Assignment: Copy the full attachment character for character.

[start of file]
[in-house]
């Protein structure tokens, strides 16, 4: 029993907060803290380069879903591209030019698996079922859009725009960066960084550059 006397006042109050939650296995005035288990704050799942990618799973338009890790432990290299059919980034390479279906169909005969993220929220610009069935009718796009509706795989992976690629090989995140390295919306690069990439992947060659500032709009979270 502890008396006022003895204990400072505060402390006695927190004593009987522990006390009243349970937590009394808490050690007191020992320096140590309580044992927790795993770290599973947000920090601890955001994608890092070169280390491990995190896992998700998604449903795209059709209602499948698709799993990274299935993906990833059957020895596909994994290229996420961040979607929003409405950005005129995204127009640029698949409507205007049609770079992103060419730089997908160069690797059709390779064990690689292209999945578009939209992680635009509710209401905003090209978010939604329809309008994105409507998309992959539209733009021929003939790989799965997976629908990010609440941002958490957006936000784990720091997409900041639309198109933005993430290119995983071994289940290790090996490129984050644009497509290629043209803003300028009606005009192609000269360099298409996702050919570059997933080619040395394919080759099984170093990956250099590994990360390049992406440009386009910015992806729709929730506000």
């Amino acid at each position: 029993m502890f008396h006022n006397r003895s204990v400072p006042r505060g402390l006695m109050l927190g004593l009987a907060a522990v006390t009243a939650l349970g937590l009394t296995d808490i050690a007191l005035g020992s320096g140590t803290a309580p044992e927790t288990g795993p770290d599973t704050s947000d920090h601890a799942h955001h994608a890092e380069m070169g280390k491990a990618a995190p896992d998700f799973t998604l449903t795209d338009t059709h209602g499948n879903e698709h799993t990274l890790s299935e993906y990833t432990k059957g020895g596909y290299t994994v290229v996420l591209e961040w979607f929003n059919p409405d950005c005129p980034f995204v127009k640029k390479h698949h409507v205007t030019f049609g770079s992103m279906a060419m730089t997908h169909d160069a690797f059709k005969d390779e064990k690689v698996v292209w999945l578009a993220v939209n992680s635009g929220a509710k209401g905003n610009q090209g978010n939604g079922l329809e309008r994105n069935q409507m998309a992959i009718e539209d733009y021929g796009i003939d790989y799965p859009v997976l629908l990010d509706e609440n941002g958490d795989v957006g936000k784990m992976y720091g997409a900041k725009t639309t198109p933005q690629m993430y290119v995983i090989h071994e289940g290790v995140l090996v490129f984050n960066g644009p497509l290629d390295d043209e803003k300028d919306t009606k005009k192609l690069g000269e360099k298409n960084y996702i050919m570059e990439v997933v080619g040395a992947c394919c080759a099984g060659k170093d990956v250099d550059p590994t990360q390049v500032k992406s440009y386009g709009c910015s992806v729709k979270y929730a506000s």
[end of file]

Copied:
[in-house]
């Protein structure tokens, strides 16, 4: 029993907060803290380069879903591209030019698996079922859009725009960066960084550059 006397006042109050939650296995005035288990704050799942990618799973338009890790432990290299059919980034390479279906169909005969993220929220610009069935009718796009509706795989992976690629090989995140390295919306690069990439992947060659500032709009979270 502890008396006022003895204990400072505060402390006695927190004593009987522990006390009243349970937590009394808490050690007191020992320096140590309580044992927790795993770290599973947000920090601890955001994608890092070169280390491990995190896992998700998604449903795209059709209602499948698709799993990274299935993906990833059957020895596909994994290229996420961040979607929003409405950005005129995204127009640029698949409507205007049609770079992103060419730089997908160069690797059709390779064990690689292209999945578009939209992680635009509710209401905003090209978010939604329809309008994105409507998309992959539209733009021929003939790989799965997976629908990010609440941002958490957006936000784990720091997409900041639309198109933005993430290119995983071994289940290790090996490129984050644009497509290629043209803003300028009606005009192609000269360099298409996702050919570059997933080619040395394919080759099984170093990956250099590994990360390049992406440009386009910015992806729709929730506000």
């Amino acid at each position: 029993m502890f008396h006022n006397r003895s204990v400072p006042r505060g402390l006695m109050l927190g004593l009987a907060a522990v006390t009243a939650l349970g937590l009394t296995d808490i050690a007191l005035g020992s320096g140590t803290a309580p044992e927790t288990g795993p770290d599973t704050s947000d920090h601890a799942h955001h994608a890092e380069m070169g280390k491990a990618a995190p896992d998700f799973t998604l449903t795209d338009t059709h209602g499948n879903e698709h799993t990274l890790s299935e993906y990833t432990k059957g020895g596909y290299t994994v290229v996420l591209e961040w979607f929003n059919p409405d950005c005129p980034f995204v127009k640029k390479h698949h409507v205007t030019f049609g770079s992103m279906a060419m730089t997908h169909d160069a690797f059709k005969d390779e064990k690689v698996v292209w999945l578009a993220v939209n992680s635009g929220a509710k209401g905003n610009q090209g978010n939604g079922l329809e309008r994105n069935q409507m998309a992959i009718e539209d733009y021929g796009i003939d790989y799965p859009v997976l629908l990010d509706e609440n941002g958490d795989v957006g936000k784990m992976y720091g997409a900041k725009t639309t198109p933005q690629m993430y290119v995983i090989h071994e289940g290790v995140l090996v490129f984050n960066g644009p497509l290629d390295d043209e803003k300028d919306t009606k005009k192609l690069g000269e360099k298409n960084y996702i050919m570059e990439v997933v080619g040395a992947c394919c080759a099984g060659k170093d990956v250099d550059p590994t990360q390049v500032k992406s440009y386009g709009c910015s992806v729709k979270y929730a506000s």